Turkish Chief of General Staff Gen. Hulusi Akar is in Brussels for a NATO meeting. File photo: AFP
ERBIL, Kurdistan Region – Turkey is taking its case against the United States’ formation of a border force in northern Syria to NATO.
Turkey “will not allow an extension of the PKK to be given support and armed under the guise of being an ‘operational partner,’” Turkish Chief of General Staff Gen. Hulusi Akar said at a NATO meeting in Brussels on Tuesday.
He said that fighting the PKK, and the Kurdish groups in northern Syria PYD and YPG, is “just as important” as fighting ISIS, Hurriyet Daily News reported.
Turkish President Recep Tayyip Erdogan delivered a similar message to the secretary general of NATO, Jens Stoltenberg, telling him in a phone call on Tuesday that Turkey will not accept an SDF force in Syria and will take all necessary measures to protect its own security, state-run Anadolu Agency reported.
Ankara is outraged over the United States’ confirmation they are creating a 30,000-strong border force with the Kurdish-led Syrian Democratic Forces (SDF) to secure the Rojava borders.
Erdogan has slammed the military alliance for not taking action. “Hey NATO! You are duty-bound to take a stand with your partners in the event of any border aggression,” he said in a recent speech to his party.
“Until now, what position have you taken?” he demanded to know.
He said he had not considered calling US President Donald Trump to attempt to resolve the matter. “As long as he does not turn to me, I won’t turn to him,” he said.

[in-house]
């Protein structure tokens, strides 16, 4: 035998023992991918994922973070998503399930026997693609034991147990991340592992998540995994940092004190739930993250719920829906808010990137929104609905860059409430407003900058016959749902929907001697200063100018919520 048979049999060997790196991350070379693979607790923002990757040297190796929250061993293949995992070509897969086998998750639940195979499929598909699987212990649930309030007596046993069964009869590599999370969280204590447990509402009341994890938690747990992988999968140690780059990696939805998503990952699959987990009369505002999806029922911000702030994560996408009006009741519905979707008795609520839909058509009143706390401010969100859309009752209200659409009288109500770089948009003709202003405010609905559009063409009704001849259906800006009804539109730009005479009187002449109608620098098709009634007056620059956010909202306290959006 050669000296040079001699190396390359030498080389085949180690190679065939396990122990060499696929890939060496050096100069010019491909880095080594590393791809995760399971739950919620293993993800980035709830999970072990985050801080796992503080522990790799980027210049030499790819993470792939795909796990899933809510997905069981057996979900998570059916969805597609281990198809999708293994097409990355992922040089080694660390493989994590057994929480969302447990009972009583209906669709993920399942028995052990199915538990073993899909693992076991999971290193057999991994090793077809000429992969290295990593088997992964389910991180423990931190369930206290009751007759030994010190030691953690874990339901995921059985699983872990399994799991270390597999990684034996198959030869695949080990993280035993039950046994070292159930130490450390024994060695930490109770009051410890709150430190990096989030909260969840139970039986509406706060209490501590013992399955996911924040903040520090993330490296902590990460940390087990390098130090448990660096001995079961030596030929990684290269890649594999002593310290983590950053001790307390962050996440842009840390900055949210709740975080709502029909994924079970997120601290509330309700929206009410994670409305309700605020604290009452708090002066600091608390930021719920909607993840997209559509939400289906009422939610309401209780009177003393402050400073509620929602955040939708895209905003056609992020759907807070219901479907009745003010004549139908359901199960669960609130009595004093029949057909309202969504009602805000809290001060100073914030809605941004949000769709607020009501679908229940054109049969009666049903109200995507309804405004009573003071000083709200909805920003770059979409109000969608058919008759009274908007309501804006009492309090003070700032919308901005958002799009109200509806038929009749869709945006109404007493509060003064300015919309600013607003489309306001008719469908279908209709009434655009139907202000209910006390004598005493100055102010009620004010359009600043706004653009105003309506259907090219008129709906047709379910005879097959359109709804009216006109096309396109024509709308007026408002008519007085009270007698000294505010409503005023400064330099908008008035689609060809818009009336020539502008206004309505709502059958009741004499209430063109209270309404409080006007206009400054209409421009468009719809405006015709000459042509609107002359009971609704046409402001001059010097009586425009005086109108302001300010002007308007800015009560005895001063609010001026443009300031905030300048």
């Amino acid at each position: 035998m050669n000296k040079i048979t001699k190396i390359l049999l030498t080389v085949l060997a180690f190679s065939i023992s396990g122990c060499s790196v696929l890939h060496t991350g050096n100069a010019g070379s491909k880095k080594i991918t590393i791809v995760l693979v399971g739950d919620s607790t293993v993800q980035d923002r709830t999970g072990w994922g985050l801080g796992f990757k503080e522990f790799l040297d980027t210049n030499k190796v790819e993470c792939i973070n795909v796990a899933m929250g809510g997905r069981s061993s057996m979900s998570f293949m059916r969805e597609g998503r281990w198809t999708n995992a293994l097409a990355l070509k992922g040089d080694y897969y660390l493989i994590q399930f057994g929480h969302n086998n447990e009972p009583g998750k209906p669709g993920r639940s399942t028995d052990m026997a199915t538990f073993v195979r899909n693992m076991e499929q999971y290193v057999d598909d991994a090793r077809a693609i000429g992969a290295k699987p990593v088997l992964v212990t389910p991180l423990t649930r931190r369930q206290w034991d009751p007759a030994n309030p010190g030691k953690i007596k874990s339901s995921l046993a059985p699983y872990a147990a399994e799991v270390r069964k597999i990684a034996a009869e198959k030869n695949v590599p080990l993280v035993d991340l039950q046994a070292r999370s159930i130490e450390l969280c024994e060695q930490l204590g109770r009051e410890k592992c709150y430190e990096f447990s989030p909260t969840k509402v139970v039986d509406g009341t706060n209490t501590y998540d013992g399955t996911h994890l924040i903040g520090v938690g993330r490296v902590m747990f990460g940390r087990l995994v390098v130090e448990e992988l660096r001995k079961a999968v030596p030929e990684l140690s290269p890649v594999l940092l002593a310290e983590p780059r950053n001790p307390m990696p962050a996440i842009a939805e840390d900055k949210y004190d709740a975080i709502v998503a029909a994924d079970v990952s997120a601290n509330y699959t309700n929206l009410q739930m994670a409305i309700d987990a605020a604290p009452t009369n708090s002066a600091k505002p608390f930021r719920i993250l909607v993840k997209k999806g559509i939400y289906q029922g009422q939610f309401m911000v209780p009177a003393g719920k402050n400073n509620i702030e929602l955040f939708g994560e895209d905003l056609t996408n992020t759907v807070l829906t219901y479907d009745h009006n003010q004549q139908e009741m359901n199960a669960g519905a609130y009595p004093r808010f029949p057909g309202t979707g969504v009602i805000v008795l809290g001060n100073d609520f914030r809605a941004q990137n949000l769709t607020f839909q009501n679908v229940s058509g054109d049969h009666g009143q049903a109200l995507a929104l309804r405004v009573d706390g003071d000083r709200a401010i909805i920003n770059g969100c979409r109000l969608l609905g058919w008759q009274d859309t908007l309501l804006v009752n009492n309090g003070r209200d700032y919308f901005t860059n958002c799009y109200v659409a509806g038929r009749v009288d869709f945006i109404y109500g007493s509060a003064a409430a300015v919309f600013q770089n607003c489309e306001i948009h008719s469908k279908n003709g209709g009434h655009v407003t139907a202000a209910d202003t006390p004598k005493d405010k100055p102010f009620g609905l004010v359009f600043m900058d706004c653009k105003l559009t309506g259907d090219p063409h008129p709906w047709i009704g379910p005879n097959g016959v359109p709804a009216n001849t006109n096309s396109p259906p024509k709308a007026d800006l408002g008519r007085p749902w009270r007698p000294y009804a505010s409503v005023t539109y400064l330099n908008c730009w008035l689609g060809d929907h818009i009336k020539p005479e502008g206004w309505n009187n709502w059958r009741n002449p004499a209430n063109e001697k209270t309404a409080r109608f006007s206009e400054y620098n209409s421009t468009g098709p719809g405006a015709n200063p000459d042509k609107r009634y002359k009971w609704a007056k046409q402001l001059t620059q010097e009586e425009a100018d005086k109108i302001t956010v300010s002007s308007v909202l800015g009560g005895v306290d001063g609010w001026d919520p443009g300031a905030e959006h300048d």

According to Anadolu, Stoltenberg told Erdogan that NATO was not consulted on the creation of the border force.
Erdogan has said that the new border force is a threat to Turkey and justifies a military offensive in Syria.
Turkey has built up its forces on the Syrian border near Afrin canton in northwestern Rojava, northern Syria, where they clashed with Kurdish forces for a fourth consecutive day on Monday night, causing material damage, according to local ANHA news. The YPG responded, the media outlet with ties to the force reported.
Turkish Prime Minister Binali Yildirim said Turkey will “protect our own borders,” asking if the responsibility for protecting NATO’s borders was being left to “terror groups,” during a speech in Ankara, Anadolu reported.
Erdogan said that they may coordinate with Syrian opposition groups on the ground in an Afrin offensive, as they did in their Euphrates Shield operation in 2016. “This fight is for them. We are helping our brothers there so that they can protect their own territories,” he said on Tuesday
The US-led anti-ISIS coalition, an ally of the Kurdish forces in the war against ISIS in northern Syria, has said that the canton of Afrin does not fall within the scope of their operations.
“The Coalition does not operate in Afrin, Syria,” the press office of the global anti-ISIS coalition told Rudaw English by email.
When Syrian militias allied with Turkey clashed with the SDF in the Manbij area in early 2017, the United States responded with “deliberate” and public deployment of forces to the area in order to “deter aggression” against their allies.
Later that year, Russia sent some of its Military Police to maintain a deconfliction zone and prevent clashes between the Turkish-backed forces and the Kurdish force near Afrin canton and al-Shahba province, north of Aleppo.
Asked what is Russia’s position on the latest clashes in the Afrin area, Russian Foreign Minister Sergey Lavrov said on Monday that they are “working for a full compliance with the ceasefire agreements” and that Kurdish interests “should be taken into account.”